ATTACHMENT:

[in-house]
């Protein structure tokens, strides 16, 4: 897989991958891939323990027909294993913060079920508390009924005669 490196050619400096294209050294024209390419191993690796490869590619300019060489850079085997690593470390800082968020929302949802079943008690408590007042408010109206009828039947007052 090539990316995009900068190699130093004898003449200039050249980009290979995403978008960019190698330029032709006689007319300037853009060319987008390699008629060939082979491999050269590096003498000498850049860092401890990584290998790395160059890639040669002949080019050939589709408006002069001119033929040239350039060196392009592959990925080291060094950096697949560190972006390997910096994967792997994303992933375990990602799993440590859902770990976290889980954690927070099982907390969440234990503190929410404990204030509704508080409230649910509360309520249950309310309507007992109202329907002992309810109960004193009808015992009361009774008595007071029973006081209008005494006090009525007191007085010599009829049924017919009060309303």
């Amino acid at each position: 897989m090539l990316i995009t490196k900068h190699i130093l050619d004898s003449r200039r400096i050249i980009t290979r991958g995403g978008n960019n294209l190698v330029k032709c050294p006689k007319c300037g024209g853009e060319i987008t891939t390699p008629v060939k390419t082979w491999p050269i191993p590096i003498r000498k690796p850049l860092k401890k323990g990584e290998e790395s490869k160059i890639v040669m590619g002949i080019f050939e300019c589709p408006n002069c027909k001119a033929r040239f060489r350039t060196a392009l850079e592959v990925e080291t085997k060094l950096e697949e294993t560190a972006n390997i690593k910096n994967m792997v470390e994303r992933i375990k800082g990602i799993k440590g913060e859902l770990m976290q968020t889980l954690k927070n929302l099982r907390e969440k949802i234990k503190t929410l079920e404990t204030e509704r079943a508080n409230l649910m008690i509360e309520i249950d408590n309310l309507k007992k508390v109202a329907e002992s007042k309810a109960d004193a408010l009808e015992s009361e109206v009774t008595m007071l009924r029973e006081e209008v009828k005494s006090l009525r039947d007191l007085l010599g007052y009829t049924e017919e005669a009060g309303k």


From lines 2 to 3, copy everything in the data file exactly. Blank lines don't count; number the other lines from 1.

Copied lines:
């Protein structure tokens, strides 16, 4: 897989991958891939323990027909294993913060079920508390009924005669 490196050619400096294209050294024209390419191993690796490869590619300019060489850079085997690593470390800082968020929302949802079943008690408590007042408010109206009828039947007052 090539990316995009900068190699130093004898003449200039050249980009290979995403978008960019190698330029032709006689007319300037853009060319987008390699008629060939082979491999050269590096003498000498850049860092401890990584290998790395160059890639040669002949080019050939589709408006002069001119033929040239350039060196392009592959990925080291060094950096697949560190972006390997910096994967792997994303992933375990990602799993440590859902770990976290889980954690927070099982907390969440234990503190929410404990204030509704508080409230649910509360309520249950309310309507007992109202329907002992309810109960004193009808015992009361009774008595007071029973006081209008005494006090009525007191007085010599009829049924017919009060309303």
């Amino acid at each position: 897989m090539l990316i995009t490196k900068h190699i130093l050619d004898s003449r200039r400096i050249i980009t290979r991958g995403g978008n960019n294209l190698v330029k032709c050294p006689k007319c300037g024209g853009e060319i987008t891939t390699p008629v060939k390419t082979w491999p050269i191993p590096i003498r000498k690796p850049l860092k401890k323990g990584e290998e790395s490869k160059i890639v040669m590619g002949i080019f050939e300019c589709p408006n002069c027909k001119a033929r040239f060489r350039t060196a392009l850079e592959v990925e080291t085997k060094l950096e697949e294993t560190a972006n390997i690593k910096n994967m792997v470390e994303r992933i375990k800082g990602i799993k440590g913060e859902l770990m976290q968020t889980l954690k927070n929302l099982r907390e969440k949802i234990k503190t929410l079920e404990t204030e509704r079943a508080n409230l649910m008690i509360e309520i249950d408590n309310l309507k007992k508390v109202a329907e002992s007042k309810a109960d004193a408010l009808e015992s009361e109206v009774t008595m007071l009924r029973e006081e209008v009828k005494s006090l009525r039947d007191l007085l010599g007052y009829t049924e017919e005669a009060g309303k």